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Organization

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Overview

Framingham Downtown Renaissance, Inc. (FDR) is non-profit corporation, set up to facilitate the development of downtown Framingham as a vibrant commercial and residential/mixed-use activity center. Its objectives are to encourage public/private partnership and investment, generate jobs and income, and improve quality of life at a location that is highly visible and critically important to the MetroWest region.

 

Organizations that have been actively involved in FDR include MetroWest Chamber of Commerce, TD Banknorth, Middlesex Savings Bank, START Partnership, BRAMAS, Danforth Museum of Art, Framingham Public Library, Performing Arts Center of MetroWest, MetroWest Medical Center, Framingham Garden Club, Framingham History Center, MetroWest Daily News, Framingham.com, NAACP, League of Women Voters, Mass Bay Community College, Community Health Center, Framingham Dept. of Community & Economic Development, EDIC (Economic Development & Industrial Corp. of Framingham), Framingham Board of Selectmen, Framingham Planning Board, Framingham Police Department, Offices of the State Senator and State Representative, as well as individual businesses, churches and property owners.

 

The current (2013) FDR Board of Directors consists of: Executives -- Dr. Dale Hamel, President (Framingham State University), Michael Gatlin, Vice President (EDIC), Peggy Fuller, Treasurer (Peoples United Bank), Elsa Hornfischer, Clerk (START Partnership); Board Members -- Drita Protopapa (MAPA Translations), Ed Carr (MetroWest Regional Transit Authority), David Bennett (Middlesex Savings Bank), Marlene Aron (MetroWest Commercial Realty).


A History of Progress

FDR was started in 2003 as a monthly discussion group, initiated by the Town of Framingham's Community & Economic Development Dept. and the Economic Development & Industrial Corporation (EDIC), to bring together town officials, property owners, business operators and representatives of civic organizations in support of a coordinated approach to downtown revitalization. The Framingham Board of Selectmen and Planning Board played supporting roles in launching this initiative.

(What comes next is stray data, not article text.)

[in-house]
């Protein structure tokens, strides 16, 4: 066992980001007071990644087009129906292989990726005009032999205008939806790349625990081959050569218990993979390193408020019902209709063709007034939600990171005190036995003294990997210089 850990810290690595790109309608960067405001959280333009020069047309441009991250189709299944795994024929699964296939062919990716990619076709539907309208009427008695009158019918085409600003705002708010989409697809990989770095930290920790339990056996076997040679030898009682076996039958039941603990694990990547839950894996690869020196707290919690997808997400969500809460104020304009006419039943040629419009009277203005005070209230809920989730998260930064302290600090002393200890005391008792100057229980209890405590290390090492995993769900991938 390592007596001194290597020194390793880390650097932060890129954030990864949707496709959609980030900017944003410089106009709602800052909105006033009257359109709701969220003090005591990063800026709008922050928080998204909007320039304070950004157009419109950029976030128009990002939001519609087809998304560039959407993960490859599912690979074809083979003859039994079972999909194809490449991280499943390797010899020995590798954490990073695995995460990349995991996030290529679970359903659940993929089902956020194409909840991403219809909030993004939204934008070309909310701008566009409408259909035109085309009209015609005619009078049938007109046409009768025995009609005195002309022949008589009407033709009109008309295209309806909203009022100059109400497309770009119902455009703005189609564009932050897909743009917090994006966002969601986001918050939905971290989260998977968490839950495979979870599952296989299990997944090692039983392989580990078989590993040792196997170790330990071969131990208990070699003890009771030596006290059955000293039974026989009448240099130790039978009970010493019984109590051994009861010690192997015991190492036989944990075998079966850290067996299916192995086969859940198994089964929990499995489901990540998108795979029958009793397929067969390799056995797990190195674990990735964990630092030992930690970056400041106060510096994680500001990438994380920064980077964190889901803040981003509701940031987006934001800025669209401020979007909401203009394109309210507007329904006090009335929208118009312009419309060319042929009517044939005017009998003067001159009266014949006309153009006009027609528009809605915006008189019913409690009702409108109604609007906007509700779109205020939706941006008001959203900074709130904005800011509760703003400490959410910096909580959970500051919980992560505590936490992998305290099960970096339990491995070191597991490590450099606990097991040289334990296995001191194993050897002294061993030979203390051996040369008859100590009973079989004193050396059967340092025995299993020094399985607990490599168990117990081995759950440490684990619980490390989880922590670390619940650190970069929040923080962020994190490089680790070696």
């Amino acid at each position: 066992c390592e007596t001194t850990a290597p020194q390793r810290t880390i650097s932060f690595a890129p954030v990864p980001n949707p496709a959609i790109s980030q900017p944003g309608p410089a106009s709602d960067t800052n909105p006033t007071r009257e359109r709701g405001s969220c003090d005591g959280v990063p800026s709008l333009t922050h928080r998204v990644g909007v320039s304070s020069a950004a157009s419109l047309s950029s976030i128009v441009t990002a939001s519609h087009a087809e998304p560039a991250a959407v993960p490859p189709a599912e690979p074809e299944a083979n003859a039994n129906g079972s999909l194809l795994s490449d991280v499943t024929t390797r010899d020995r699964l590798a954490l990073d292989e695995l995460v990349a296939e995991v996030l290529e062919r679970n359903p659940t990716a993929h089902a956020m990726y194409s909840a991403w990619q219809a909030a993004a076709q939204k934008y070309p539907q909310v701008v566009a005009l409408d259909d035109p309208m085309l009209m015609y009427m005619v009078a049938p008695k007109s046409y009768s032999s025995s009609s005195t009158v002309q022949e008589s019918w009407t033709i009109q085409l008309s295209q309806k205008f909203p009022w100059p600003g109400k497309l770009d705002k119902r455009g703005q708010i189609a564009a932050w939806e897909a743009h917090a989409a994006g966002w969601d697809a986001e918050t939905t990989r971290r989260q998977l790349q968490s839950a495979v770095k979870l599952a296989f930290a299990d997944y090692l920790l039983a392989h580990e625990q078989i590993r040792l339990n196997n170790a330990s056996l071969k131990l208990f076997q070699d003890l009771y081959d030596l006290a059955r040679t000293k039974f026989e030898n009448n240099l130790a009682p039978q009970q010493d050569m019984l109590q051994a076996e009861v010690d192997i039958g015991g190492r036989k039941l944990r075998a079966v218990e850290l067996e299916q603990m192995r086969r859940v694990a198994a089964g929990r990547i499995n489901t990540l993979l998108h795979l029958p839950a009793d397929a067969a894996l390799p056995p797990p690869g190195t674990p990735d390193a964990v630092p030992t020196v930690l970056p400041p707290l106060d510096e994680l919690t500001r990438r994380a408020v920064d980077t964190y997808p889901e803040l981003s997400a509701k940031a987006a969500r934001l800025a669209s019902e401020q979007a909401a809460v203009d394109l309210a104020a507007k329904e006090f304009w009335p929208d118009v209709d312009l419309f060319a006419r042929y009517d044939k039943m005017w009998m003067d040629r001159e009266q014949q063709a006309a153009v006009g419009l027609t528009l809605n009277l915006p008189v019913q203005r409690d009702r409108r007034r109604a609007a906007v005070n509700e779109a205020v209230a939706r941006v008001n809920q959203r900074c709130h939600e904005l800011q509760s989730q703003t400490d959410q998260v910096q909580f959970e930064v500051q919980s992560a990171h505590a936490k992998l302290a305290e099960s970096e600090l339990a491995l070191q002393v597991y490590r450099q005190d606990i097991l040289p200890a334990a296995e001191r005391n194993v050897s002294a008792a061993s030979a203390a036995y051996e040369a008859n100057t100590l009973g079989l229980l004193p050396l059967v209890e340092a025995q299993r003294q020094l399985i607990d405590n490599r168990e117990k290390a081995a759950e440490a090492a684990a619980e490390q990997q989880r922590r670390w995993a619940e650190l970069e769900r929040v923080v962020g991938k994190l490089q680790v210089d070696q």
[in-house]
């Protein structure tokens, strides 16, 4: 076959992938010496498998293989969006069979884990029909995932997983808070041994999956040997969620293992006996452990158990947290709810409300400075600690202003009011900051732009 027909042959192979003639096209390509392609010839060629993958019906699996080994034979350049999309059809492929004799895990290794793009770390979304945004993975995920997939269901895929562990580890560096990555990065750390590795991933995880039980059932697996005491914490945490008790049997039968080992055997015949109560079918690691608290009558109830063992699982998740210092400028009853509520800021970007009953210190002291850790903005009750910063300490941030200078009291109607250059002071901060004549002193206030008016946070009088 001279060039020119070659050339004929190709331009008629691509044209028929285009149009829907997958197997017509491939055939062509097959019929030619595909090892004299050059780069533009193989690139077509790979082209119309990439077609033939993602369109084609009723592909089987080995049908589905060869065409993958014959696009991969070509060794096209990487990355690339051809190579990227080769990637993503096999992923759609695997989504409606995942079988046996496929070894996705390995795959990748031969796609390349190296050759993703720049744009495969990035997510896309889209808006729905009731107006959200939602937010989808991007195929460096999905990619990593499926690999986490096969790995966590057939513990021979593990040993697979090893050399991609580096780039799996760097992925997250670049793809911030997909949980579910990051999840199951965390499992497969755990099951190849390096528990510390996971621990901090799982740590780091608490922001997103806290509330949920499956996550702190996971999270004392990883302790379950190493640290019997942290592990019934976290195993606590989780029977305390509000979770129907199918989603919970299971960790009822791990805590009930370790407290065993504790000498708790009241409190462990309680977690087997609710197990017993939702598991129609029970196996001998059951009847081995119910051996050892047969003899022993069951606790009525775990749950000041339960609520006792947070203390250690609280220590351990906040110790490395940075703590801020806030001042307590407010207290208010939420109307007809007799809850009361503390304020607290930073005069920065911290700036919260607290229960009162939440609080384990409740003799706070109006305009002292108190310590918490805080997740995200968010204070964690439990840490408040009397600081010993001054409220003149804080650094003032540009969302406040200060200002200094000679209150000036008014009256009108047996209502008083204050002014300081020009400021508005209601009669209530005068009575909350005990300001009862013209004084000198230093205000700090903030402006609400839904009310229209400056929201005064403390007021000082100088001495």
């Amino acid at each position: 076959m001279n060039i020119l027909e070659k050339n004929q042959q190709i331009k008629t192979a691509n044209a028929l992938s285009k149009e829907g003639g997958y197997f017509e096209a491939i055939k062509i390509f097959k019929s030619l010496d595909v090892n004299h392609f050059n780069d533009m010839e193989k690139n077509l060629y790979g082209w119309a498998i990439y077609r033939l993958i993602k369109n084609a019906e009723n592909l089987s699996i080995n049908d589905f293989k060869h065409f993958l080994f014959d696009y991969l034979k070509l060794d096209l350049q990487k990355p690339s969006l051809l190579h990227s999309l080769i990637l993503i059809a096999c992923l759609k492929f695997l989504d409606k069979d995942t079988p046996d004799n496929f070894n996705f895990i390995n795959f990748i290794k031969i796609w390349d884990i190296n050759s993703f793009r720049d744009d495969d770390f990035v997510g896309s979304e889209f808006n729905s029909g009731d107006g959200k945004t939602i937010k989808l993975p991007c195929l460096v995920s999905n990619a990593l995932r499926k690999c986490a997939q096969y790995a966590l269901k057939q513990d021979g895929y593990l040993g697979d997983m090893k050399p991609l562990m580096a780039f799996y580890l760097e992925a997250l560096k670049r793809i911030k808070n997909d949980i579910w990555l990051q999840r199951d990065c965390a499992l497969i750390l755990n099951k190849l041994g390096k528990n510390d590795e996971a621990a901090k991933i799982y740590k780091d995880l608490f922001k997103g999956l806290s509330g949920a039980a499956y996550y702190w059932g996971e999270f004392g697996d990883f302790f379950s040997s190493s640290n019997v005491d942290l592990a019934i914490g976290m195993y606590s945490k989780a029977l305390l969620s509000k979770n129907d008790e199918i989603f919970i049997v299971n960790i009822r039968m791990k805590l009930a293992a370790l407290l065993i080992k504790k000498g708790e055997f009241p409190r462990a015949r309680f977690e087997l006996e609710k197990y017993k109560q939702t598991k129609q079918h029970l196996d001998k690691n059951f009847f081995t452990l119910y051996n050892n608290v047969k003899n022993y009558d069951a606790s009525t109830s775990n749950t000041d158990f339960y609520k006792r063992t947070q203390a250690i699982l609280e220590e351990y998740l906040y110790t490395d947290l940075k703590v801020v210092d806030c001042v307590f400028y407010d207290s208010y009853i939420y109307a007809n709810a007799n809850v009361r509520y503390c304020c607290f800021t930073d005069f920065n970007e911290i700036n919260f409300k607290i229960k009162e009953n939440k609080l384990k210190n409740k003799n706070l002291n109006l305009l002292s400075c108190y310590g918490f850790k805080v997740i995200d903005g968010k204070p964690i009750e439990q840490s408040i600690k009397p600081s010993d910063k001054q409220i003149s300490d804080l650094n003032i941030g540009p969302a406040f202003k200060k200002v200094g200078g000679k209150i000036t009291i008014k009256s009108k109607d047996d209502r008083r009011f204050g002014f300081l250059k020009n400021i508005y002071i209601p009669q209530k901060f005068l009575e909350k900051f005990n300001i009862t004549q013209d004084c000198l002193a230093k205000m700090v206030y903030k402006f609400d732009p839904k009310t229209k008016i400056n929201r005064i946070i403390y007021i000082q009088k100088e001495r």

The discussion group was seen as a way to support efforts of town leaders to further downtown improvement and development, while furthering the four-point approach endorsed by the National Main Street Program: (1) Organization - building public-private consensus, cooperation and funding sources, (2) Design - providing a vision for enhancing the district’s physical appearance through building rehabilitation,new construction and public improvements, (3) Promotion - marketing the district through events and advertising to attract customers, investors, businesses, residents, and visitors, and (4) Economic Restructuring - strengthening the district's economic base and creating new opportunities through careful analysis and appropriate mixed-use development.

 

Background

The positive activity now happening in Downtown Framingham is greater than at anytime in recent history, due directly to FDR’s work over the last six years. FDR activitires include:

  • Produced Downtown Vision Plan and Downtown Visualization Report to help guide future downtown development. 
  • Secured state grant funds directed to planning studies; also private grant funds and in-kind contributions.
  • Participated in Advisory Committee for the Downtown Rail Crossing & Transit Oriented Development projects.
  • Produced Downtown web site; Co-directed downtown business training and restaurant/arts promotions.

 Click for further details on these activities, which helped set the stage for additional public investments in Downtown Framingham, including $6 to $10 million for new lighting, sidewalk/streetscape and road infrastructure improvements, as well as studies of rail crossing options and pedestrian access. The ultimate goal of these efforts is to attract more business and more people into the downtown area.


Objectives

Although Framingham’s downtown is experiencing many successes, the area still faces the same trends as many traditional downtowns: the movement of national retailing to malls and commercials strips, the decline of traditional manufacturing employment, and disinvestment followed by renewed vitality with the arrival of entrepreneurial immigrants. In response, FDR members began a strategic planning process to transform Downtown Framingham into the vibrant business center many believe it can and should be. The FDR Strategic Plan, adopted August 24, 2008, focuses on these specific, measureable goals: (1) increase or improve 100,000 square feet of commercial and cultural space in Downtown Framingham; (2) increase housing units by 250; (3) attract $50 million in capital injection for Downtown Framingham, (4) support Town efforts on public infrastructure, and (5) sustain FDR as a viable 501(c)(3) organization.